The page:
Indian Army Designs a WhatsApp-Like App for Troops Amid Snooping Concerns


Since 2017, the Indian Army has accused China of engaging in silent cyber warfare and snooping around for internal information, which Beijing has consistently denied. At the same time, the Army has warned citizens about being careful with sharing personal details with foreign-made apps and instructed soldiers to refrain from using them at all.

The 1.3 million-strong Indian army on Thursday launched a made-in-India instant messaging app called SAI in a bid to safeguard internal communications from being leaked via foreign-developed messaging apps like WhatsApp and Telegram, among others.

SAI is an acronym for “Secure Application for the Internet”, and the app claims to support secure end-to-end voice, text and video calling services online. As of now, the app is only available for Android devices. It will be utilised by Indian Army soldiers to facilitate secure messaging.

The app, which has been vetted by India’s Computer Emergency Response Team (CERT) – a nodal agency tasked with protecting against cybersecurity threats – along with the Army Cyber Group, has been designed with a bundle of security features. The data collected by the app will be stored in local in-house servers in order to avoid being breached.

Faisal Kawoosa, the founder and chief analyst at Indian tech research firm techARC told Sputnik that creating apps like SAI is the right strategy to achieve security for apps which are usually the most vulnerable.

Presently, processes for filing the Intellectual Property Rights (IPR) for the app, hosting its infrastructure with the government’s IT support called the National Informatics Centre (NIC), and creating a version of it for iOS users in the military are in the works.

Soldiers Warned About Vulnerabilities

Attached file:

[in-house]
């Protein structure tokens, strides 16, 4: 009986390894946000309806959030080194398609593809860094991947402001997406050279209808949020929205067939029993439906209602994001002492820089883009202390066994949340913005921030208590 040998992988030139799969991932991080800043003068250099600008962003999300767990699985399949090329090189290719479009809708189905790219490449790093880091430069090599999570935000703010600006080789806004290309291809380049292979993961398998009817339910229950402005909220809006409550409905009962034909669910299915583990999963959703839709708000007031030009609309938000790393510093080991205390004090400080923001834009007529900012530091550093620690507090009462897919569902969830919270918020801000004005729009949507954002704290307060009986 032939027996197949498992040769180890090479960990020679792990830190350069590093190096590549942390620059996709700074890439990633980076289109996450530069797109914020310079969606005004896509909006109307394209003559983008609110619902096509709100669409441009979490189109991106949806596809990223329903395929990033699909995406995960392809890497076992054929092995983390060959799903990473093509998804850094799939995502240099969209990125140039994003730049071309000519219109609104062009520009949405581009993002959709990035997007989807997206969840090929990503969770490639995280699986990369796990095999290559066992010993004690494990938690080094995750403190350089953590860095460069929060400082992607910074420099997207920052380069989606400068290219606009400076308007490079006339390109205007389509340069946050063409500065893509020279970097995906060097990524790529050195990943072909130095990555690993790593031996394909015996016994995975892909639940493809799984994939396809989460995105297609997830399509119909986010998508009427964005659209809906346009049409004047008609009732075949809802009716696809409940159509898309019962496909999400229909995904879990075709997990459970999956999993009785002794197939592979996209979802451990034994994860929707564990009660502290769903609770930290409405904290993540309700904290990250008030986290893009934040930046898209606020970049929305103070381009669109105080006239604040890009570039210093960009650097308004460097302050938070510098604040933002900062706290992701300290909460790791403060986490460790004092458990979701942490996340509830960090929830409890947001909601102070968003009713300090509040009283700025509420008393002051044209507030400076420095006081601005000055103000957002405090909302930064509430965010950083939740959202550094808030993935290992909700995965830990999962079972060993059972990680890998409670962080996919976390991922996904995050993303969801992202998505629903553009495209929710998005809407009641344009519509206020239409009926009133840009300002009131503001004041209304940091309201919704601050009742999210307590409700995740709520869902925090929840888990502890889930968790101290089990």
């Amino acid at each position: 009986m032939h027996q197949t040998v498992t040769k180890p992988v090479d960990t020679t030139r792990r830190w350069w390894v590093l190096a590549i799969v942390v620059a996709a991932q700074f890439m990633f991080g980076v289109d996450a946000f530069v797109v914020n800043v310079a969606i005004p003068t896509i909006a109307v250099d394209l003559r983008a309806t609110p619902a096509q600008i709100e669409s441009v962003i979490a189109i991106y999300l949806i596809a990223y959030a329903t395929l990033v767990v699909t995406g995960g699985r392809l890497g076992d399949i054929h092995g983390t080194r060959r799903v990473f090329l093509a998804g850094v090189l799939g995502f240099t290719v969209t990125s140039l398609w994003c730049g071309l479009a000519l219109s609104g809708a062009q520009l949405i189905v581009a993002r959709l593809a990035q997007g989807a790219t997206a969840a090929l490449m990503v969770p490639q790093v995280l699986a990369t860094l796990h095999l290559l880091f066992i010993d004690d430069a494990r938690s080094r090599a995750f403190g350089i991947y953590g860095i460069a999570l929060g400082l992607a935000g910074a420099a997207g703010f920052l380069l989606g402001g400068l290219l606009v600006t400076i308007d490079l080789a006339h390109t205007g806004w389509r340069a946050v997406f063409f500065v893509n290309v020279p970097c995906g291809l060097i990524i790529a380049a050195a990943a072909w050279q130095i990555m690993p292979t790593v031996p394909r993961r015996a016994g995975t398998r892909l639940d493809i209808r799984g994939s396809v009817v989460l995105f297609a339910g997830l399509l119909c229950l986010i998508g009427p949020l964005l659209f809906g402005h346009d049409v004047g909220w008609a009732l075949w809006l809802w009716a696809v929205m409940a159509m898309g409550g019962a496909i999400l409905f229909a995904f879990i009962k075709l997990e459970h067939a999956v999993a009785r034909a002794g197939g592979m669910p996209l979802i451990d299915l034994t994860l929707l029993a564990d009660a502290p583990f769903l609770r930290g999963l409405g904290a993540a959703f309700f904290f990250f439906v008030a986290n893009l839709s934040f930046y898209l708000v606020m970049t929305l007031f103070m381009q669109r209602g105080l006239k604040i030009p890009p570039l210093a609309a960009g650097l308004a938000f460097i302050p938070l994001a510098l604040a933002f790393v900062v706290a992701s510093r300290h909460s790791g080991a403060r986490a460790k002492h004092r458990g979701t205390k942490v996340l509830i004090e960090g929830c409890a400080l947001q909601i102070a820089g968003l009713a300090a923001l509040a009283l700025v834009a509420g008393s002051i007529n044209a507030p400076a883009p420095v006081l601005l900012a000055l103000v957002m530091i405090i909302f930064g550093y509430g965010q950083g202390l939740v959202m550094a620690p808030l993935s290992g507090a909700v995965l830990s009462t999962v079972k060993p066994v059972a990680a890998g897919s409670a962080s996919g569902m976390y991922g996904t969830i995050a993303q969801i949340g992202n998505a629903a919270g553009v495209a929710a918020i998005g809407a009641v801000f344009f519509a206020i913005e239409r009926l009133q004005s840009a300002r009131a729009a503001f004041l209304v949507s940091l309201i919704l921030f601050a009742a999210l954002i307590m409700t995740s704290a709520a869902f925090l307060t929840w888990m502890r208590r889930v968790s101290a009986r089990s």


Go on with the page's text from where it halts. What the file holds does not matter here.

Earlier in March this year, in a video posted on Twitter, the Indian Army claimed that WhatsApp is the latest platform being used by Chinese hackers to spy on Indians.

In 2018, the Indian Army also asked its soldiers to avoid using a host of applications, including WhatsApp, that were deemed vulnerable to Chinese hackers.

Facebook-owned WhatsApp lost its credibility as a trustworthy messaging app in the public eye last November when it confessed that an Israeli cyber intelligence company called the NSO Group was snooping on Indian activists and journalists via a spyware program called “Pegasus” that could compromise a device and get access to all of the target’s data. 

The incident created ripples across the country, over 200 million people use WhatsApp – making it the app’s largest market worldwide.

Other popular social networking apps like Twitter, Instagram and Facebook have also been found to have been breached time and again, putting user-data at severe risk of exploitation and crime. In addition, these companies have also been called out by governments of several nations, including India and the UK, for collecting their citizens’ data without full transparency. 

“Brilliant Move” as Data is New Warhead

The Indian Army’s decision to launch a special messaging app exclusively for their internal communications has been welcomed warmly by Indian tech and security analysts.

Soni also said that “third-party apps are not only insecure, but they have also been found to tracking users and even recording the audio from the phones’ mic, hence an app with all the latest features like the end to end encryption, voice and video calls apart from being able to text messages, this app makes the national army self-reliant.”

Amid border woes with China that have been prevailing for the last seven months, India banned 233 Chinese apps, citing national security reasons, while Prime Minister Narendra Modi also urged Indians to “go vocal for local” so that India could soon become “self-reliant”.

Earlier in September, India’s Minister of Information Technology Ravi Shankar Prasad revealed that out of nearly 7,000 Indian-made apps that reached the government for review, 24 have been carefully handpicked for their potential to go global.


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